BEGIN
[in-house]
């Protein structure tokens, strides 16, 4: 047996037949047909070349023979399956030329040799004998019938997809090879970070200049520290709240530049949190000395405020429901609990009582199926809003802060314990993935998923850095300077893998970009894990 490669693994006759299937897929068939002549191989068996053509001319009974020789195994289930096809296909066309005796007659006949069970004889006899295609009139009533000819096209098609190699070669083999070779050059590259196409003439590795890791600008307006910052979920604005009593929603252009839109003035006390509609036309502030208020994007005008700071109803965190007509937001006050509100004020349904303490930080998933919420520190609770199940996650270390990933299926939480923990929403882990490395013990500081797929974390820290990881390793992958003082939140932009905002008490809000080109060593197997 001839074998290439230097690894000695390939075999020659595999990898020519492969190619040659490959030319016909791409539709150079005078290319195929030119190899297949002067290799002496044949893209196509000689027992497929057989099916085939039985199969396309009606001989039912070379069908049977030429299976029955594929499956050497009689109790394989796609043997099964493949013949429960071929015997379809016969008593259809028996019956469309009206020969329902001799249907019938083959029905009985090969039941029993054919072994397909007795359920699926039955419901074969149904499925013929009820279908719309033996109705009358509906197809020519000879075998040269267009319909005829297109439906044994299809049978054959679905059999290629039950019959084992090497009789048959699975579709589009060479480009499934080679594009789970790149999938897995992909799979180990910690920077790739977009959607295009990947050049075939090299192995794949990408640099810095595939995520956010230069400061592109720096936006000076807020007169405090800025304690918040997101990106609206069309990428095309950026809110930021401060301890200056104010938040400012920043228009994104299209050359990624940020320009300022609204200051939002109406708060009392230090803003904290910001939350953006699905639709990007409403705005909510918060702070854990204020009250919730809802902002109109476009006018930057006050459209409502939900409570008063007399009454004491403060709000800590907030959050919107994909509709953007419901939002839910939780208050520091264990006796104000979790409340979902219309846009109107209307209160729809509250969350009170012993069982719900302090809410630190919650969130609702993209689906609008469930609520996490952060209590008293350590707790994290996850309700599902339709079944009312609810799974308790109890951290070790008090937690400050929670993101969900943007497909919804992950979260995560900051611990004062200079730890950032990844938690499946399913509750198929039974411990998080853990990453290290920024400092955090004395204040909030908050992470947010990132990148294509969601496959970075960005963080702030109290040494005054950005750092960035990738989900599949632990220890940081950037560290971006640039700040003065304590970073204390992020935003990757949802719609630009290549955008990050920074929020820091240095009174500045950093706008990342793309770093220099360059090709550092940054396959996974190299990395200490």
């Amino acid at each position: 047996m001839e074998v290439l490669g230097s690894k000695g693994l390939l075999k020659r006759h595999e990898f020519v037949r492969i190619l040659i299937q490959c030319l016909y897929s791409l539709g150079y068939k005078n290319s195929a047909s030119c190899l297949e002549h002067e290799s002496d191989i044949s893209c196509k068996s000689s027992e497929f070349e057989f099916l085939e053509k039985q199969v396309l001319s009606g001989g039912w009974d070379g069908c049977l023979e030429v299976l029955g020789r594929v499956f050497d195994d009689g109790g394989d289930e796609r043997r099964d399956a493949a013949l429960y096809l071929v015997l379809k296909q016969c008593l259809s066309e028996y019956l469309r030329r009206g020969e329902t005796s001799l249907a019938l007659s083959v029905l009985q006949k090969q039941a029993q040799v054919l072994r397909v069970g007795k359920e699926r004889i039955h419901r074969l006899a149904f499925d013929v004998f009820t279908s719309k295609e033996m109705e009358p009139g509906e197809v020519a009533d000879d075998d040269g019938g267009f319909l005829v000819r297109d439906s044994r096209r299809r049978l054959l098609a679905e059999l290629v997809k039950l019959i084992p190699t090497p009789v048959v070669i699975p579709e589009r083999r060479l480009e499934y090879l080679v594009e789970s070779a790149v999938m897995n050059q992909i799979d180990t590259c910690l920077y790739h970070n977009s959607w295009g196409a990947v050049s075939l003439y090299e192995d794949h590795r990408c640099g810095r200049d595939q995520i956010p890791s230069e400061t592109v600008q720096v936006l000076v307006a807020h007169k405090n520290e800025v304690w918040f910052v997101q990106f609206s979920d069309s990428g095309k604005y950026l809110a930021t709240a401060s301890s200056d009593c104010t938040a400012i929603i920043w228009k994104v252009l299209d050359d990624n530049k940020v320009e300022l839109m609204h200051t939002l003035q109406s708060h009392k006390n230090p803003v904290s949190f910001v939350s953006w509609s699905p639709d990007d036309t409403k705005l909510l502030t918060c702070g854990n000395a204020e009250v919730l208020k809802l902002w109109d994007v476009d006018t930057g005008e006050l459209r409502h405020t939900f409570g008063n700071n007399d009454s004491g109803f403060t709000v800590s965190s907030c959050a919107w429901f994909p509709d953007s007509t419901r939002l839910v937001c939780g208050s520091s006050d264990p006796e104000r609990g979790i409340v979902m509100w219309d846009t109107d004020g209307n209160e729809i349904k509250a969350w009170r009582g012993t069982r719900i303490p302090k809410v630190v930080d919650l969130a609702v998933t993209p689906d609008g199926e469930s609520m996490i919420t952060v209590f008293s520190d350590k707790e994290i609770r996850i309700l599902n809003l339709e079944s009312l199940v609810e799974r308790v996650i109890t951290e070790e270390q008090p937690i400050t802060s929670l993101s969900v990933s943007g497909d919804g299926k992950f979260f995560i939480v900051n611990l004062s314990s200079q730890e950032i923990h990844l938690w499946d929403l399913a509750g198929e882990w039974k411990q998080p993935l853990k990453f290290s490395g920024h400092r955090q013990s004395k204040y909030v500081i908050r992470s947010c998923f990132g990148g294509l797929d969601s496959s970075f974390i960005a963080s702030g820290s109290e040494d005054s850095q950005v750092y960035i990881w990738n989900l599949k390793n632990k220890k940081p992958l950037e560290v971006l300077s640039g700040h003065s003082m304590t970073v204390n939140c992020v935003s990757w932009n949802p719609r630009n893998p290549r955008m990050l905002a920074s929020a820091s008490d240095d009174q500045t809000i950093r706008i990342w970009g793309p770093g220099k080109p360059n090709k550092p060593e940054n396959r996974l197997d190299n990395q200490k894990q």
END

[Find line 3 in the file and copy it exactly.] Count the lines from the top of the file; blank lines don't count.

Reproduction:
């Amino acid at each position: 047996m001839e074998v290439l490669g230097s690894k000695g693994l390939l075999k020659r006759h595999e990898f020519v037949r492969i190619l040659i299937q490959c030319l016909y897929s791409l539709g150079y068939k005078n290319s195929a047909s030119c190899l297949e002549h002067e290799s002496d191989i044949s893209c196509k068996s000689s027992e497929f070349e057989f099916l085939e053509k039985q199969v396309l001319s009606g001989g039912w009974d070379g069908c049977l023979e030429v299976l029955g020789r594929v499956f050497d195994d009689g109790g394989d289930e796609r043997r099964d399956a493949a013949l429960y096809l071929v015997l379809k296909q016969c008593l259809s066309e028996y019956l469309r030329r009206g020969e329902t005796s001799l249907a019938l007659s083959v029905l009985q006949k090969q039941a029993q040799v054919l072994r397909v069970g007795k359920e699926r004889i039955h419901r074969l006899a149904f499925d013929v004998f009820t279908s719309k295609e033996m109705e009358p009139g509906e197809v020519a009533d000879d075998d040269g019938g267009f319909l005829v000819r297109d439906s044994r096209r299809r049978l054959l098609a679905e059999l290629v997809k039950l019959i084992p190699t090497p009789v048959v070669i699975p579709e589009r083999r060479l480009e499934y090879l080679v594009e789970s070779a790149v999938m897995n050059q992909i799979d180990t590259c910690l920077y790739h970070n977009s959607w295009g196409a990947v050049s075939l003439y090299e192995d794949h590795r990408c640099g810095r200049d595939q995520i956010p890791s230069e400061t592109v600008q720096v936006l000076v307006a807020h007169k405090n520290e800025v304690w918040f910052v997101q990106f609206s979920d069309s990428g095309k604005y950026l809110a930021t709240a401060s301890s200056d009593c104010t938040a400012i929603i920043w228009k994104v252009l299209d050359d990624n530049k940020v320009e300022l839109m609204h200051t939002l003035q109406s708060h009392k006390n230090p803003v904290s949190f910001v939350s953006w509609s699905p639709d990007d036309t409403k705005l909510l502030t918060c702070g854990n000395a204020e009250v919730l208020k809802l902002w109109d994007v476009d006018t930057g005008e006050l459209r409502h405020t939900f409570g008063n700071n007399d009454s004491g109803f403060t709000v800590s965190s907030c959050a919107w429901f994909p509709d953007s007509t419901r939002l839910v937001c939780g208050s520091s006050d264990p006796e104000r609990g979790i409340v979902m509100w219309d846009t109107d004020g209307n209160e729809i349904k509250a969350w009170r009582g012993t069982r719900i303490p302090k809410v630190v930080d919650l969130a609702v998933t993209p689906d609008g199926e469930s609520m996490i919420t952060v209590f008293s520190d350590k707790e994290i609770r996850i309700l599902n809003l339709e079944s009312l199940v609810e799974r308790v996650i109890t951290e070790e270390q008090p937690i400050t802060s929670l993101s969900v990933s943007g497909d919804g299926k992950f979260f995560i939480v900051n611990l004062s314990s200079q730890e950032i923990h990844l938690w499946d929403l399913a509750g198929e882990w039974k411990q998080p993935l853990k990453f290290s490395g920024h400092r955090q013990s004395k204040y909030v500081i908050r992470s947010c998923f990132g990148g294509l797929d969601s496959s970075f974390i960005a963080s702030g820290s109290e040494d005054s850095q950005v750092y960035i990881w990738n989900l599949k390793n632990k220890k940081p992958l950037e560290v971006l300077s640039g700040h003065s003082m304590t970073v204390n939140c992020v935003s990757w932009n949802p719609r630009n893998p290549r955008m990050l905002a920074s929020a820091s008490d240095d009174q500045t809000i950093r706008i990342w970009g793309p770093g220099k080109p360059n090709k550092p060593e940054n396959r996974l197997d190299n990395q200490k894990q």